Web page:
UNITED STATES

President Trump’s comments that a trade truce with China had “a long way to go” roiled US stocks to end a two-day run of record closes. The DOW closed 0.09% under while the S&P was 0.34% down. The tech-heavy NASDAQ took the heaviest hit closing at -0.43% as Trump’s sentiment coupled with antitrust Congress hearing for Google, Facebook, Apple and Amazon. Better-than-expected June data for factory output and retail sales looked to have brought in concerns over a Fed rate cut this month but fears were eased after Fed Chair Jerome Powell remarked that outlook has not improved since June in Paris at the Bank of France. Yield on 10Y USTs closed higher at 2.1026%.

UNITED KINGDOM

Wages in the UK grew at their fastest pace in 11 years and unemployment remained at its lowest rate since the 1970s according to the latest release by the Office for National Statistics. For the three months to May, average earnings rose 3.6% while firms took 28,000 more employees to record a 44-year low unemployment rate of 3.8%. Wage growth comfortably outpaced consumer price inflation which averaged 2% over the same period. Employment growth was however at its weakest since last summer and could be another reflection of weaker demand for workers as a result of decreased production. The pound closed lower at $1.2407 while yield on 10Y UKTs closed 2bps higher to 0.8196%.

EUROPEAN UNION

Ursula von der Leyen won confirmation as the next president of the European Commission and in the process became the first woman to assume the most powerful policymaking position in Europe. Her confirmation by the European Parliament had looked shaky initially but was finally confirmed after she made significant pledges on climate change including a commitment to turn parts of the European Investment bank into a “climate bank” in a bid to unlock investment worth €1 trillion over the next decade. Von der Leyen also hopes to dissuade President Trump from tariffs on EU cars by leveraging on areas where American and European interests collide. The euro closed lower at $1.1211 while yield on 10Y DBRs closed lower at -0.244%.

ASIA

Renewed pessimism over prospects of a US-China trade truce sent Asian markets down at opening. President Trumps comments that he could impose tariffs on another $325 billion of Chinese imports added to the negative sentiment. Trump’s remarks echoed those of China’s Commerce Minister Zhong Shang who berated the US for starting the trade dispute. Analysts are seeing the more visible involvement of Zhong as a sign that the talks are getting more complicated and need more trade experts; prospects of the talks being more protracted are increasing. In late afternoon trading, markets had not recovered with the NIKKEI lower by 0.31% while the HANG SENG and the CSI were 0.17% and 0.20% down respectively.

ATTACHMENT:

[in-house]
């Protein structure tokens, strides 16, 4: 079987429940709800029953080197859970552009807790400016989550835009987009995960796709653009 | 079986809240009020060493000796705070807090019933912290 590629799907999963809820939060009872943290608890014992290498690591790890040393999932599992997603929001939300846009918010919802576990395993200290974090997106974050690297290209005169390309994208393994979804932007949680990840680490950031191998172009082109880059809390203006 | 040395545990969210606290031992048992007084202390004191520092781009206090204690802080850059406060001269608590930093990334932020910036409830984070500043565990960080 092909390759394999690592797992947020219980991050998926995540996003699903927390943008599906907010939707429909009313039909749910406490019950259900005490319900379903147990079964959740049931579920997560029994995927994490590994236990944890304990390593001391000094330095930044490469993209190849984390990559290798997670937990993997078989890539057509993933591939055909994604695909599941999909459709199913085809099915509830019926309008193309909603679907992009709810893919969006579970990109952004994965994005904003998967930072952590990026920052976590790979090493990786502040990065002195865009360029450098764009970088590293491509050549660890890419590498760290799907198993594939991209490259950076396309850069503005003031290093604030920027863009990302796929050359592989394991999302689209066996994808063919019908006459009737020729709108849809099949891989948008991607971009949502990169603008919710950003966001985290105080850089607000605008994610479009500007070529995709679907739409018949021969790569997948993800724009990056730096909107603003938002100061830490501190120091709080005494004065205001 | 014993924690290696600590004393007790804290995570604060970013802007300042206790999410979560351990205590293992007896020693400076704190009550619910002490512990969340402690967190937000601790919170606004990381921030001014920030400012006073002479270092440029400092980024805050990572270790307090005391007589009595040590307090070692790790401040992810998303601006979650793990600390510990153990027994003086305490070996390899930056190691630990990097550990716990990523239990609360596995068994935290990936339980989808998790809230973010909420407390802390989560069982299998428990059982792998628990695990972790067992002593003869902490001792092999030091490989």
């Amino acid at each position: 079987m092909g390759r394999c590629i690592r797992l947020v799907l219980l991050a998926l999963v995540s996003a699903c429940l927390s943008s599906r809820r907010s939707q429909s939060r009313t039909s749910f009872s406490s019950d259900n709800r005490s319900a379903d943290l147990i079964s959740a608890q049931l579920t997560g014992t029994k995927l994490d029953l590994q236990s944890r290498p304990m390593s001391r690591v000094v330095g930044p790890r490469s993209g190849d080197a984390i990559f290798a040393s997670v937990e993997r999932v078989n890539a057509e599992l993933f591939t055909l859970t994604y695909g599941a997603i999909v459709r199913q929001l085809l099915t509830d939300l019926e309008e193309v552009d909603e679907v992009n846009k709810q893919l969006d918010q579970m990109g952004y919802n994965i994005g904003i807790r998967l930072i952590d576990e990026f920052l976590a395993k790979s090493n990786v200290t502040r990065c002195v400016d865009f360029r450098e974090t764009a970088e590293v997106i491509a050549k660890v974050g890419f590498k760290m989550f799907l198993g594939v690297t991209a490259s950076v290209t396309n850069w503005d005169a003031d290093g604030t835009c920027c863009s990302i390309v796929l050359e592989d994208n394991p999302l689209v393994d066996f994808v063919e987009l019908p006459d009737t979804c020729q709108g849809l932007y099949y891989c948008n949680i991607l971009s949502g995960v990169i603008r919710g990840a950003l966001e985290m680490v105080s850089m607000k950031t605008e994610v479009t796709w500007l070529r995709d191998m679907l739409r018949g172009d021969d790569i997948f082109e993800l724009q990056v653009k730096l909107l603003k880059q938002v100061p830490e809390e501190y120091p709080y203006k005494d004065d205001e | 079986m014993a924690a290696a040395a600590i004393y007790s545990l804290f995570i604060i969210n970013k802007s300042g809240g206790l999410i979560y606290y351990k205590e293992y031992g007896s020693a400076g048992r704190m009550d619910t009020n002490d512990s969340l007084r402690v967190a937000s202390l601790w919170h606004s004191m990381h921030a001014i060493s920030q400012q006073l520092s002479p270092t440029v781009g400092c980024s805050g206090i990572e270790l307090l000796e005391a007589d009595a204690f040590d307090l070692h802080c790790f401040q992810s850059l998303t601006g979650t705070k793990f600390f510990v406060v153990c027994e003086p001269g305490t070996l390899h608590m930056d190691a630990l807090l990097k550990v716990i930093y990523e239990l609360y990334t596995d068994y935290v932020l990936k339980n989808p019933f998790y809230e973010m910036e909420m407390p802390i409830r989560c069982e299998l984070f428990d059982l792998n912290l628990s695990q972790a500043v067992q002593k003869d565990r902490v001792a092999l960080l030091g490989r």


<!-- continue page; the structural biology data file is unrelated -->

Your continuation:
TURKEY

A budget deficit for the fifth month straight for Turkey has seen the country mark its longest stretch in the red since 2010. The deficit was 12.1 billion liras ($2.1 billion) compared to 25.6 billion liras in the same period a year earlier. While tax revenues rose 5% YoY in June, adjusting for inflation of about 16%, this points to a significant drop as the slowdown in the economy persists. The lira was slightly firmer at close, trading 5.7102 to the dollar while TURKEY 47s picked up trading in the high 82s.

LATAM

The latest survey by Brazil’s central bank saw analysts slash their estimates for Brazil’s GDP growth to 0.81%, the 20th consecutive week they have done so. The latest survey is less than their forecast in February underlining the dashed hopes for a faster recovery. The economy is also on the brink of entering a technical recession as most recent data points to a contraction in Q2 having already contracted in Q1. Investment inflows have largely been subdued in anticipation of an overhaul of the pension system with the next vote for the bill only scheduled for August. The real closed lower at 3.7694 to the dollar while BRAZIL 47s fell slightly trading in the low 109s.

RUSSIA

A slew of weak reports is throwing doubts on the Russian government’s optimism for the economy in the second half of the year. Already published figures show car sales – an indicator of consumer demand – continued falling, business activity contracted for the first time since 2016 and retail data due this week is expected to show a slowdown in monthly retail sales for June. The government is banking on increased spending to spur the economy in the second half as the $400 billion infrastructure program kicks off but it faces headwinds with worsening global outlook in addition to domestic woes. The ruble closed weaker at 63.0339 to the dollar while RUSSIA 47s was slightly unchanged, trading in the high 111s.